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Aber vs. Sondern - What Is The Difference In German?

Updated: Apr 5

For German learners, the subtle distinctions between common connectors can be as challenging as they are crucial. One such pair, "aber" and "sondern," often confounds students due to their shared English translation as "but." Contrary to appearances, these two connectors serve distinct grammatical purposes, and mastering their usage is essential for constructing articulate German sentences. In this blog post, we embark on a journey to demystify the intricacies of "aber" and "sondern," shedding light on their unique roles and guiding learners toward confident and accurate language expression. Let's unravel the linguistic puzzle and pave the way for a deeper understanding of German conjunctions.

Unraveling the Difference Between 'Aber' and 'Sondern' in German"

The pairing of "aber" and "sondern" can be a source of perplexity. Mastering these connectors requires a nuanced understanding of their distinct roles within the German language. In this blog post, we unravel their grammatical intricacies and providing practical insights into their correct usage. Let's explore how these coordinating conjunctions navigate the terrain of German syntax, offering learners clarity and confidence in their linguistic endeavours.

Both "aber" and "sondern" serve as coordinating conjunctions that connect two main clauses without altering the word order in a German sentence. While "aber" functions similarly to the English "but," "sondern" requires a preceding sentence with negation in German and translates as "but rather" or "but instead." The examples below illustrate their usage.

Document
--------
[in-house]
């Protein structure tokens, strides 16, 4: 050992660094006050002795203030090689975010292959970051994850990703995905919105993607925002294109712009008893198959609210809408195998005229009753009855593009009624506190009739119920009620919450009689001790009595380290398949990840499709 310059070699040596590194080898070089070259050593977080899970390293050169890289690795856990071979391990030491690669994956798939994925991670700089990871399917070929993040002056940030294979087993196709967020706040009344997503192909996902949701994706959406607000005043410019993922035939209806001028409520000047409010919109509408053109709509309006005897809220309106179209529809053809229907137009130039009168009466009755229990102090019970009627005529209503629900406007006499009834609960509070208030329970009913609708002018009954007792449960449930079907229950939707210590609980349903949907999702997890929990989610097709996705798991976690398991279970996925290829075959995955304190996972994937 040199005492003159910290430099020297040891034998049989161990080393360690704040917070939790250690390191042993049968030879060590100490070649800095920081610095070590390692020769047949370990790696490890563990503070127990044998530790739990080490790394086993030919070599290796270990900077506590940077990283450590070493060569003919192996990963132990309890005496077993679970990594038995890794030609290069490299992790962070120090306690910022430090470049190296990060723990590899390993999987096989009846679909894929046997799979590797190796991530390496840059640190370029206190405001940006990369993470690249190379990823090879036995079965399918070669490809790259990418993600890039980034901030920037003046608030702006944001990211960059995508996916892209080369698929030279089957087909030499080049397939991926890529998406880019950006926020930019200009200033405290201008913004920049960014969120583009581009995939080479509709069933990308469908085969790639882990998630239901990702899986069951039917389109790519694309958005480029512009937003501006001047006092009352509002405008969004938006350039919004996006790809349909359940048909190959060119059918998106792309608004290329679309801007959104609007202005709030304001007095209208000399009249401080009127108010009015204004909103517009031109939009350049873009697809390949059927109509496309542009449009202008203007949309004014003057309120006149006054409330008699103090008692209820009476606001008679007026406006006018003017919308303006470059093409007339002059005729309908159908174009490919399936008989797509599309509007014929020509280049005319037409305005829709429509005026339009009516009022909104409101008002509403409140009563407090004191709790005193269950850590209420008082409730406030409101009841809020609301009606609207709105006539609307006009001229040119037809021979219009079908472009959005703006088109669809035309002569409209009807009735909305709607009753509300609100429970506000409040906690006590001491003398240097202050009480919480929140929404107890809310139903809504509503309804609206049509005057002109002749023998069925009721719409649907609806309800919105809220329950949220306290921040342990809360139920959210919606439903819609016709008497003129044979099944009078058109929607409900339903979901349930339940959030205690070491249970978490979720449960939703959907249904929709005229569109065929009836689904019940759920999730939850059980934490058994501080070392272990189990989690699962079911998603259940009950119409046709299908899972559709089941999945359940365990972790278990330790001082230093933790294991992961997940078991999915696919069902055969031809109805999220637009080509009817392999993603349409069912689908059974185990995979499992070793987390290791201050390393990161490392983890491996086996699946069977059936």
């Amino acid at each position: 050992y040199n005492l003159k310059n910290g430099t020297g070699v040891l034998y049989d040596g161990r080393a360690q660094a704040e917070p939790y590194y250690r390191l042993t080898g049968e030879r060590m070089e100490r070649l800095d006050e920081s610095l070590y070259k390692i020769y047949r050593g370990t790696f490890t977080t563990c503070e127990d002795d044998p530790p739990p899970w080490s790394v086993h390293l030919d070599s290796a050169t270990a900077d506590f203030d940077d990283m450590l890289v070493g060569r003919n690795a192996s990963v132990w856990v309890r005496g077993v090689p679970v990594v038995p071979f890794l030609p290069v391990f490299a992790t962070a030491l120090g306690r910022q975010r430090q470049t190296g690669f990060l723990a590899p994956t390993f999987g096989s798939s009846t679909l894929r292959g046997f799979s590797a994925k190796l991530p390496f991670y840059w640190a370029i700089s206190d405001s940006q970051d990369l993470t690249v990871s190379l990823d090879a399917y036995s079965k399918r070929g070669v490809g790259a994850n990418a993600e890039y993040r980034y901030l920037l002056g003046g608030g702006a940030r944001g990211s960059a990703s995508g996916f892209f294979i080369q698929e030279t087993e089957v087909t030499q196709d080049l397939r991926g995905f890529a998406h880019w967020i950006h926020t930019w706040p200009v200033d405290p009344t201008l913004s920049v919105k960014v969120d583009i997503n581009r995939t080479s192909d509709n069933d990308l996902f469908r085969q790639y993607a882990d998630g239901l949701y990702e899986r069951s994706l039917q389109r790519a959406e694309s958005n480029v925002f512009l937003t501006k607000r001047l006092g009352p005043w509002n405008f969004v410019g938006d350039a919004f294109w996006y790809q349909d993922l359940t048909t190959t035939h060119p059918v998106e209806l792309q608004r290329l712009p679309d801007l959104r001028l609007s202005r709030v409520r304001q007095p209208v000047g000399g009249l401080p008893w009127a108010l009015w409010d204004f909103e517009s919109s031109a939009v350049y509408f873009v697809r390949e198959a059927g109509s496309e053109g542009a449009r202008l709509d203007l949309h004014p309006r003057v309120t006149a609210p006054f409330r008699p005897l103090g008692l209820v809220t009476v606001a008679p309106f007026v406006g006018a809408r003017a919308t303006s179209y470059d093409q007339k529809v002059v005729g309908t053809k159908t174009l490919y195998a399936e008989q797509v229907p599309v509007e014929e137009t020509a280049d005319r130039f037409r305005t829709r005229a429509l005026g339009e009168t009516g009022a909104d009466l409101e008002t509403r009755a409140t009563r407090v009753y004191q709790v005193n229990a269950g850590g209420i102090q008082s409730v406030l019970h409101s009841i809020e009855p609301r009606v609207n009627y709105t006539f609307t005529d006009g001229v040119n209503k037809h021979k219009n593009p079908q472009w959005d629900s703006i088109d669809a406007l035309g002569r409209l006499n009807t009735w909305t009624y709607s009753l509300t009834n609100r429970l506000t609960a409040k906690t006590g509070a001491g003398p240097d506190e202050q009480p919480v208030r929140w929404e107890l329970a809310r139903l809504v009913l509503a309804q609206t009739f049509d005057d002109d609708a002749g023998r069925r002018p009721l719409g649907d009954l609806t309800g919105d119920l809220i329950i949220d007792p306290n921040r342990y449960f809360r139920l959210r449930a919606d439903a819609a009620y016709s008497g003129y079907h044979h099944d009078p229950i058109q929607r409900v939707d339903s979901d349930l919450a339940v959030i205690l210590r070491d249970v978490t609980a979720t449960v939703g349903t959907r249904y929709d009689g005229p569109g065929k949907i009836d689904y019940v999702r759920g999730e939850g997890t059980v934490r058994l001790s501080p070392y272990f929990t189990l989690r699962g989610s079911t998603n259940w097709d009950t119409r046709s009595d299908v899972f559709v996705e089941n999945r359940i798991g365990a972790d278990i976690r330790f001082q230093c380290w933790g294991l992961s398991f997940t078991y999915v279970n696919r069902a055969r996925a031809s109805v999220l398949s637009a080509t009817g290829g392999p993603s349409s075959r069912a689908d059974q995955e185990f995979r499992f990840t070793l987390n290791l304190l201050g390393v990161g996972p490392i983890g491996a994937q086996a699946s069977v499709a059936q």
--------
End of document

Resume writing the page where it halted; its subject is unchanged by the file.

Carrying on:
"Aber" Examples:

  • Ich muss arbeiten, aber ich sehe fern.

  • Ich sollte meine Hausaufgaben machen, aber ich habe keine Lust.

  • Man kann den Revolutionär gefangen nehmen, aber nicht die Revolution selbst.

"Sondern" Examples:

  • Er mag kein Schokoladeneis, sondern Vanilleeis.

  • Wir spielen nicht gern Fussball, sondern (wir spielen) lieber Tennis.

(we don’t like to play football, but (I) prefer to play tennis

  • Ihr lernt nicht Französisch, sondern (ihr lernt) Deutsch

(You (guys/lot) don't learn/study French, you learn German)

In the last three sentences, using "aber" would be incorrect since the first clause contains negation. Sentences with "sondern" present a positive alternative to the preceding clause. However, note that "sondern" can only be used when the two clauses are logically connected by using the same or a similar verb.

  • Ich fahre nicht gern mit meinem Auto in den Urlaub, sondern ich fliege lieber.

Additionally, other coordinating conjunctions in German, such as "denn," "oder," "entweder...oder," and "weder noch," do not affect word order, similar to "aber" and "sondern." It's crucial not to confuse "denn" with "dann" as "dann" does alter word order. Also, remember to use a comma before both "aber" and "sondern," a topic further discussed in my post on comma rules in German.

In conclusion, mastering the distinction between "aber" and "sondern" is crucial for clear and accurate communication in German. Regular practice and exposure to various examples will help solidify your understanding of these conjunctions.

Feel free to share your sentences or ask questions in the comments section below!

On our German language language blog "Auf Deutsch, bitte!", you will find posts on many topics in German grammar- from adjective endings in German to the the four German cases, But we also discuss topics on the language as a whole, such as how many words there are in the German language, and if German is difficult to learn.


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